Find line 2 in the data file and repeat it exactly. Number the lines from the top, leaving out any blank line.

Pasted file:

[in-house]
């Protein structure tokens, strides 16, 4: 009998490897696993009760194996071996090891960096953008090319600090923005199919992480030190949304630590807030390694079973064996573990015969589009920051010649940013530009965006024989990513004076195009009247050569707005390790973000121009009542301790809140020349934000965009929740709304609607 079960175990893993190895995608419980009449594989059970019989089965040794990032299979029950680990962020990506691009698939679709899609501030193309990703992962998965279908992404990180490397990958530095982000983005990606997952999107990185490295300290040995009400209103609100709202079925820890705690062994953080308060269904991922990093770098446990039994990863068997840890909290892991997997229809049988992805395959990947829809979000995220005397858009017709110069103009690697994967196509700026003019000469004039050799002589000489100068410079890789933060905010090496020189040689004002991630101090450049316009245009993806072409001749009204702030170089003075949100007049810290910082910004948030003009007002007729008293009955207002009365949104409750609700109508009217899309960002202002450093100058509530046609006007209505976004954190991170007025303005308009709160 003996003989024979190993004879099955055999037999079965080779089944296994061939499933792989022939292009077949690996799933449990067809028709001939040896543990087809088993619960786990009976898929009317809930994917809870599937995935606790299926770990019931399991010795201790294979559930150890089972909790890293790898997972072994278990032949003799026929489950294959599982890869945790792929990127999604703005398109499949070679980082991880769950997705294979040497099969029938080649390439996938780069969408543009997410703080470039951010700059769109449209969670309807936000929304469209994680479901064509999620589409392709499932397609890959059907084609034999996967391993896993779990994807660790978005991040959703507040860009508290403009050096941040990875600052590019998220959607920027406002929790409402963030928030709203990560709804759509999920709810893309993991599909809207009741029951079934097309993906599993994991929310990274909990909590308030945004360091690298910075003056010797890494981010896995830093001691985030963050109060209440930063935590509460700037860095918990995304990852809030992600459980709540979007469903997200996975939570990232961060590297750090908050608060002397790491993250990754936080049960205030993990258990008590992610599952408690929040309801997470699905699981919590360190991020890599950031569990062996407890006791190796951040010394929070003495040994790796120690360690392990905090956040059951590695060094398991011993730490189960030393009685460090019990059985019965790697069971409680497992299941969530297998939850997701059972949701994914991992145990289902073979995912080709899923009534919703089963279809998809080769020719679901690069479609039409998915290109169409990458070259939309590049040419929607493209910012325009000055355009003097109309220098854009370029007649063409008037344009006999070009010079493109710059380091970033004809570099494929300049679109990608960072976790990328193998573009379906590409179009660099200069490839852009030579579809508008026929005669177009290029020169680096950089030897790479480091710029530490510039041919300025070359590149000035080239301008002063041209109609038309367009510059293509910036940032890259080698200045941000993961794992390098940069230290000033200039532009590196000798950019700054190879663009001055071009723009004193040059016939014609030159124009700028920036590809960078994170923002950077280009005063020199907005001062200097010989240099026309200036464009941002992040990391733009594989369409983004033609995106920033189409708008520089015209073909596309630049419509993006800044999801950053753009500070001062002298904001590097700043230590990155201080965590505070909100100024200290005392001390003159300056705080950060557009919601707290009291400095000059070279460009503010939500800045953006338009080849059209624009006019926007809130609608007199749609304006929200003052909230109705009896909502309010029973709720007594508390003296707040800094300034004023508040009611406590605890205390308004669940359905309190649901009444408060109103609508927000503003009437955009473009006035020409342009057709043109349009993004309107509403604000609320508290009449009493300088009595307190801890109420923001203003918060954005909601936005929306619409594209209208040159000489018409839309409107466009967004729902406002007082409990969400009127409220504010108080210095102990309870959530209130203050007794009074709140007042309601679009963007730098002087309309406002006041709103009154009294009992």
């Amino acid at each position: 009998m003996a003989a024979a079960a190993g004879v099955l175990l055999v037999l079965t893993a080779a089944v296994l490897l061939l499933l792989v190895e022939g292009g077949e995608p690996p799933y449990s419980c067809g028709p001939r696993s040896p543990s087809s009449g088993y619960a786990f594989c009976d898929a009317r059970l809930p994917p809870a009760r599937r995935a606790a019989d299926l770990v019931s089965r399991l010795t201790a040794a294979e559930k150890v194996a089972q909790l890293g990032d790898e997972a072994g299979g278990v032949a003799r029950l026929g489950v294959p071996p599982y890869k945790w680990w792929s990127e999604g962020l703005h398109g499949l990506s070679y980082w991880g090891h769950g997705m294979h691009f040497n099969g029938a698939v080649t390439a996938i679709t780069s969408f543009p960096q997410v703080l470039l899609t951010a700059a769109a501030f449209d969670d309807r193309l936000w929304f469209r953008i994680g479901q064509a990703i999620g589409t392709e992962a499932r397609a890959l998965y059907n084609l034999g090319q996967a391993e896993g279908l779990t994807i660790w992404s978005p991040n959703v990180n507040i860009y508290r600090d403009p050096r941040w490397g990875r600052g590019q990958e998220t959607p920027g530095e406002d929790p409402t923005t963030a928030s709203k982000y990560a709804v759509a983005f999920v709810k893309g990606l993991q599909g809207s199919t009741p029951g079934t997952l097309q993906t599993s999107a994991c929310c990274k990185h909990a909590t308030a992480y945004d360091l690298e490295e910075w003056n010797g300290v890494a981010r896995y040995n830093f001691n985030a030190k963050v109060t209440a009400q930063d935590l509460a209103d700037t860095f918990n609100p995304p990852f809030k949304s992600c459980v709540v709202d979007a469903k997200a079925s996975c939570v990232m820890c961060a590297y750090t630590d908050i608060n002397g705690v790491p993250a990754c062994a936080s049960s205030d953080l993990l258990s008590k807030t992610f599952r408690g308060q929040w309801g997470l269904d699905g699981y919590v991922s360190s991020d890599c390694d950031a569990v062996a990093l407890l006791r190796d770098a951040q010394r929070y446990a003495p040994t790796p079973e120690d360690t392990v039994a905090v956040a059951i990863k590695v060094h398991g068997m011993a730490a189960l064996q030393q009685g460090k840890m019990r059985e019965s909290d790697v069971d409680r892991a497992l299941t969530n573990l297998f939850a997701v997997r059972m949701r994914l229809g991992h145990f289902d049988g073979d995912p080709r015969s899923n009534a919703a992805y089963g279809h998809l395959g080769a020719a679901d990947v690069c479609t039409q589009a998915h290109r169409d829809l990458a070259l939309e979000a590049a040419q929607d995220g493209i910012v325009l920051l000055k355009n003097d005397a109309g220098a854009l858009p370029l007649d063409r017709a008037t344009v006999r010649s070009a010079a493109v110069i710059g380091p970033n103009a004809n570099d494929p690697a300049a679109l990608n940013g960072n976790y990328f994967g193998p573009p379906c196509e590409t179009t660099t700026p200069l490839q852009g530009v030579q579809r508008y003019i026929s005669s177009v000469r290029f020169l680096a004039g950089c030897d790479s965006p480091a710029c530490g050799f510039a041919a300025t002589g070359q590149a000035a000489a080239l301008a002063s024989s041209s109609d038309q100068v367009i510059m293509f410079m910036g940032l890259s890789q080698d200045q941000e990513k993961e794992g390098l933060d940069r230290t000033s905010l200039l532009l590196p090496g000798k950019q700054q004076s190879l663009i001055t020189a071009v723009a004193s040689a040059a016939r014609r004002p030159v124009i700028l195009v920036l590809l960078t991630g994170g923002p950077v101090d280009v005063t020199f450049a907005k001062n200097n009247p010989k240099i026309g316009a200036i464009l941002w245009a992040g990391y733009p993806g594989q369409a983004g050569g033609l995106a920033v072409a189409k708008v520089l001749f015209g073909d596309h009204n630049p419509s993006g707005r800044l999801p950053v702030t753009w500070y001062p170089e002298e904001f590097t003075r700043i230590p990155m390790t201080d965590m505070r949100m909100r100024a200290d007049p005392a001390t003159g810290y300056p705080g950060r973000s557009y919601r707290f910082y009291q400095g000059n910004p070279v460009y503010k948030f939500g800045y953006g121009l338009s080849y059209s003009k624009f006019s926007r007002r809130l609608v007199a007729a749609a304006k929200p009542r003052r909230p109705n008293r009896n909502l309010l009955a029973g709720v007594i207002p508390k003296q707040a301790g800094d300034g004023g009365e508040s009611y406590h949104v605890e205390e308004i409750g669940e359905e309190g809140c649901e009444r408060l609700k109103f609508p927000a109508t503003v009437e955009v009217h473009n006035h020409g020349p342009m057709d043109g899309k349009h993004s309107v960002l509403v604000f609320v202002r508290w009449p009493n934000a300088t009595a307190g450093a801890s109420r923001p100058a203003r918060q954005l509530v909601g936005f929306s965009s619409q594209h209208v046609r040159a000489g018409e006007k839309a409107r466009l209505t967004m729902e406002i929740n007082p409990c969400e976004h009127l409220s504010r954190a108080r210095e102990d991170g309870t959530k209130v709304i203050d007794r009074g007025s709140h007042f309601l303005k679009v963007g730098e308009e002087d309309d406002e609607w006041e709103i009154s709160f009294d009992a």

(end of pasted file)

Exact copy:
């Protein structure tokens, strides 16, 4: 009998490897696993009760194996071996090891960096953008090319600090923005199919992480030190949304630590807030390694079973064996573990015969589009920051010649940013530009965006024989990513004076195009009247050569707005390790973000121009009542301790809140020349934000965009929740709304609607 079960175990893993190895995608419980009449594989059970019989089965040794990032299979029950680990962020990506691009698939679709899609501030193309990703992962998965279908992404990180490397990958530095982000983005990606997952999107990185490295300290040995009400209103609100709202079925820890705690062994953080308060269904991922990093770098446990039994990863068997840890909290892991997997229809049988992805395959990947829809979000995220005397858009017709110069103009690697994967196509700026003019000469004039050799002589000489100068410079890789933060905010090496020189040689004002991630101090450049316009245009993806072409001749009204702030170089003075949100007049810290910082910004948030003009007002007729008293009955207002009365949104409750609700109508009217899309960002202002450093100058509530046609006007209505976004954190991170007025303005308009709160 003996003989024979190993004879099955055999037999079965080779089944296994061939499933792989022939292009077949690996799933449990067809028709001939040896543990087809088993619960786990009976898929009317809930994917809870599937995935606790299926770990019931399991010795201790294979559930150890089972909790890293790898997972072994278990032949003799026929489950294959599982890869945790792929990127999604703005398109499949070679980082991880769950997705294979040497099969029938080649390439996938780069969408543009997410703080470039951010700059769109449209969670309807936000929304469209994680479901064509999620589409392709499932397609890959059907084609034999996967391993896993779990994807660790978005991040959703507040860009508290403009050096941040990875600052590019998220959607920027406002929790409402963030928030709203990560709804759509999920709810893309993991599909809207009741029951079934097309993906599993994991929310990274909990909590308030945004360091690298910075003056010797890494981010896995830093001691985030963050109060209440930063935590509460700037860095918990995304990852809030992600459980709540979007469903997200996975939570990232961060590297750090908050608060002397790491993250990754936080049960205030993990258990008590992610599952408690929040309801997470699905699981919590360190991020890599950031569990062996407890006791190796951040010394929070003495040994790796120690360690392990905090956040059951590695060094398991011993730490189960030393009685460090019990059985019965790697069971409680497992299941969530297998939850997701059972949701994914991992145990289902073979995912080709899923009534919703089963279809998809080769020719679901690069479609039409998915290109169409990458070259939309590049040419929607493209910012325009000055355009003097109309220098854009370029007649063409008037344009006999070009010079493109710059380091970033004809570099494929300049679109990608960072976790990328193998573009379906590409179009660099200069490839852009030579579809508008026929005669177009290029020169680096950089030897790479480091710029530490510039041919300025070359590149000035080239301008002063041209109609038309367009510059293509910036940032890259080698200045941000993961794992390098940069230290000033200039532009590196000798950019700054190879663009001055071009723009004193040059016939014609030159124009700028920036590809960078994170923002950077280009005063020199907005001062200097010989240099026309200036464009941002992040990391733009594989369409983004033609995106920033189409708008520089015209073909596309630049419509993006800044999801950053753009500070001062002298904001590097700043230590990155201080965590505070909100100024200290005392001390003159300056705080950060557009919601707290009291400095000059070279460009503010939500800045953006338009080849059209624009006019926007809130609608007199749609304006929200003052909230109705009896909502309010029973709720007594508390003296707040800094300034004023508040009611406590605890205390308004669940359905309190649901009444408060109103609508927000503003009437955009473009006035020409342009057709043109349009993004309107509403604000609320508290009449009493300088009595307190801890109420923001203003918060954005909601936005929306619409594209209208040159000489018409839309409107466009967004729902406002007082409990969400009127409220504010108080210095102990309870959530209130203050007794009074709140007042309601679009963007730098002087309309406002006041709103009154009294009992």